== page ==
Note the interactions prospects have had with you and your sales/marketing activities. This can include attending trade shows, signing up for one of your webinars, or even opening one of your emails.

Generally, firmographic information will help you determine whether or not a certain company is a viable prospect, while the sales cycle and behavioral information will help you determine which messages to send to which groups. Specific types of marketing content will appeal to prospects and customers in different stages of the sales cycle. Thought leadership and best practices work best during the awareness stage; comparisons, reviews, and pricing information will be helpful during the research stage; and information about your company is most effective in the purchasing stage.

Benefits of Data Profiling

The most important element of a successful B2B marketing campaign is the list. While renting or purchasing lists is a viable option, why not focus on building and profiling your existing data?

Marketing to an in-house, profiled database allows you to send more targeted messages to smaller groups. Over time, this will lead to decreased marketing costs and increased response rates.

Below is an example of how you can separate your existing data into three different prospect groups, and the different types of messages you would send to each for an effective marketing campaign.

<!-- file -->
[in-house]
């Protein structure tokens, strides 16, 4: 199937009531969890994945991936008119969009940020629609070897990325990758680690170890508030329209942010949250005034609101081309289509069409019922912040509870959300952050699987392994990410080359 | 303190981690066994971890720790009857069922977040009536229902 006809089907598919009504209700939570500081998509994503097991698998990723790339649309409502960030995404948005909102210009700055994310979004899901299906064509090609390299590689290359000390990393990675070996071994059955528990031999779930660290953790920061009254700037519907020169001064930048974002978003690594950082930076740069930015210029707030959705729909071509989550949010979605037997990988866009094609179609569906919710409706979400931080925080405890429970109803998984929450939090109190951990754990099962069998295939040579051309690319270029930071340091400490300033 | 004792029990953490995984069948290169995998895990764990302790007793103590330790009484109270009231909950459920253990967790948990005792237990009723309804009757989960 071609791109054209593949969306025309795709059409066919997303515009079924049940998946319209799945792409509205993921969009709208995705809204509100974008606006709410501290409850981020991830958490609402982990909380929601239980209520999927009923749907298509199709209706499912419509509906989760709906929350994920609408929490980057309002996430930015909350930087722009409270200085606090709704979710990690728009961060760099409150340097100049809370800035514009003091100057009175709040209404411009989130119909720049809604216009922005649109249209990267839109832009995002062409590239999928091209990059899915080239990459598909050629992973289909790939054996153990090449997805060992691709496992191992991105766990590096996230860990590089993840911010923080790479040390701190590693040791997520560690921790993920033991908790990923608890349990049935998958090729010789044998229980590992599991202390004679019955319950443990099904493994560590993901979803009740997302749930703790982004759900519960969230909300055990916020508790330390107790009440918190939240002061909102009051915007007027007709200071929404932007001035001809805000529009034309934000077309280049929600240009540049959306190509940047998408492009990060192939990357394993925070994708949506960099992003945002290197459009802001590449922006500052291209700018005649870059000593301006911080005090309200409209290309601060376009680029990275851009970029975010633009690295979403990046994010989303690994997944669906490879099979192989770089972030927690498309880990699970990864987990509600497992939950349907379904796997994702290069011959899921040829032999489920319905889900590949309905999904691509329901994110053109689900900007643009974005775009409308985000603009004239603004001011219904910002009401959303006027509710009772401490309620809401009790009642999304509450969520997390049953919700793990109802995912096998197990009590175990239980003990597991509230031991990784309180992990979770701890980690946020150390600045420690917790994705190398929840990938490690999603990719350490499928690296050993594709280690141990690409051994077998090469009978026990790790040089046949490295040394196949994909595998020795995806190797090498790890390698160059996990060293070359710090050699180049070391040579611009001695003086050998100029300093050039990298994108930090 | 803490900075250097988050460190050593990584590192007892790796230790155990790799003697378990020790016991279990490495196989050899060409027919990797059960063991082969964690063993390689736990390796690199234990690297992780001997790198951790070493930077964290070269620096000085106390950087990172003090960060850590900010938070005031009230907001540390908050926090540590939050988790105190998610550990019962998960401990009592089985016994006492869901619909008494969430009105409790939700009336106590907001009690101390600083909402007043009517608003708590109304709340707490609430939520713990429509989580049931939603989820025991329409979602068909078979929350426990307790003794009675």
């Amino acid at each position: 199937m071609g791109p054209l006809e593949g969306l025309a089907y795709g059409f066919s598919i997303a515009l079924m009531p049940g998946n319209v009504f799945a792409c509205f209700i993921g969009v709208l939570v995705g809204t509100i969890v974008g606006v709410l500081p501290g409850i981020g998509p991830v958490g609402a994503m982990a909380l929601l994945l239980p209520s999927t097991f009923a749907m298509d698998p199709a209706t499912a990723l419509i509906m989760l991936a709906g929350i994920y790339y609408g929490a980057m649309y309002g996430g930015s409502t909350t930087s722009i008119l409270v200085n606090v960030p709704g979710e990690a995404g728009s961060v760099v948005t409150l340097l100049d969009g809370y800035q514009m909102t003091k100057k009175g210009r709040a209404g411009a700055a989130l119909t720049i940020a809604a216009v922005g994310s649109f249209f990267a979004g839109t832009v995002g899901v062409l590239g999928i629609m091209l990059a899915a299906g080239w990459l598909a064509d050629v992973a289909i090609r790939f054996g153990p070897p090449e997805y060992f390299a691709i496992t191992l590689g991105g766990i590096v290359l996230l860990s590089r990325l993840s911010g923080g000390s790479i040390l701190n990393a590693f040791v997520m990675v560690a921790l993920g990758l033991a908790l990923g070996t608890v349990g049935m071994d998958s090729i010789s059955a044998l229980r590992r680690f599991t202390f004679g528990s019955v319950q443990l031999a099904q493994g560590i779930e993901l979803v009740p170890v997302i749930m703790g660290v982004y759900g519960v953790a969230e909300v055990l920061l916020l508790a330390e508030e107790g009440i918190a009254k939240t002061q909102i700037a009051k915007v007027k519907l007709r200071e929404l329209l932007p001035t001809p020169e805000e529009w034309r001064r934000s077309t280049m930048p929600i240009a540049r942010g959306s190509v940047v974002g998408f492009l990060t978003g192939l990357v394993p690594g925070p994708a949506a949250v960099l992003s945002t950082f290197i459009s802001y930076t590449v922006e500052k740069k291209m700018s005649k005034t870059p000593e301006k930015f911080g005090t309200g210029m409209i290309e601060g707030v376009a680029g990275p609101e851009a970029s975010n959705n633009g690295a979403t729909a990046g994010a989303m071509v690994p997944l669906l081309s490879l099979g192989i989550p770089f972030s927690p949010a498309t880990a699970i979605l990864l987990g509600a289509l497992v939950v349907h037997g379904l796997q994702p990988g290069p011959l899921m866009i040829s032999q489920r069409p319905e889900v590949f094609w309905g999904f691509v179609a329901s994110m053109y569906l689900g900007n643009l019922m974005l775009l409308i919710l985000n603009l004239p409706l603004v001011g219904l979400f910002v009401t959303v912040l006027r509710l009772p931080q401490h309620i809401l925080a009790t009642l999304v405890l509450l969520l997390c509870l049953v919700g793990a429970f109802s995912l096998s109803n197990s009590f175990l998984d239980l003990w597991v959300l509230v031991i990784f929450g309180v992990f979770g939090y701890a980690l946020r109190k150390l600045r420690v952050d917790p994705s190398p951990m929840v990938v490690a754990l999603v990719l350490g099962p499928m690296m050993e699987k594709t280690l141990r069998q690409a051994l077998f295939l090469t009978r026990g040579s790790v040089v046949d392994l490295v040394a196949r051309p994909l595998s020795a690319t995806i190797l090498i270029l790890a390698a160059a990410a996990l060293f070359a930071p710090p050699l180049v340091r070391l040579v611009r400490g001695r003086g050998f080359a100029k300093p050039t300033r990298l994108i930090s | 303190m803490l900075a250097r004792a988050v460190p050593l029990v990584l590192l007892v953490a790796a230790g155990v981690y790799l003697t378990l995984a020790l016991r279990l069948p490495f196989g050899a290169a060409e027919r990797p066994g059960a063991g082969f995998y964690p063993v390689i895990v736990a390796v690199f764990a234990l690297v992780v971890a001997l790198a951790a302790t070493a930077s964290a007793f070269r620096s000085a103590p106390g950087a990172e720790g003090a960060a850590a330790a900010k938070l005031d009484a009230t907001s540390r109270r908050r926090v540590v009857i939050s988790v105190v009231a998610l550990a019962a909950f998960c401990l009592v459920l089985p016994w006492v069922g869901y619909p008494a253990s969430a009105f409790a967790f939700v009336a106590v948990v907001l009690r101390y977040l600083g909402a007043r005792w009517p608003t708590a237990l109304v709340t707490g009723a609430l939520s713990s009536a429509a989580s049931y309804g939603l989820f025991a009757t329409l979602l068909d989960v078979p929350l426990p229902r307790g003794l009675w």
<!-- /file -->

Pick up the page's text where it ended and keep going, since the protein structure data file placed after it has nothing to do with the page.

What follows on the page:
Group 1: Likely to Purchase Within Two Years

These prospects are in your target market and have a long term need. Stay top-of-mind with this group by implementing a 12-month marketing campaign to build a relationship with these prospects.

What to include:

  • Lower-cost touches (i.e. email)
  • Messages that establish your business value and qualifications
  • Messages that provide items of value (i.e. educational pieces like white papers or reports, or other offers such as discounts or free trials)
     

Group 2: Currently Using a Competitive Product/Service

Target these companies with specific competitive offers and information on making the move to your product/service.

What to include:

  • Educational pieces and messages on the benefits of your product/service over the competition
  • Webinars and sales pieces addressing the challenges that come with moving
  • Financial offers to make the move easier
     

Group 3: Qualified Decision-Makers Ready to Purchase

These qualified leads are ready to purchase soon. You want to send these companies high-value offers and messages that help them feel good about choosing your product/service.

What to include:

  • High-value financial offers and touches
  • Assessments geared toward migration
  • Messages of safety and ease to make their decision easier

Without profiling your existing database, you would have to send a universal marketing campaign to all these prospects – never hitting the right pain points or sending the right message to the right prospects. But if you invest in profiling, you will be able to tailor messages to each data group and yield much better results.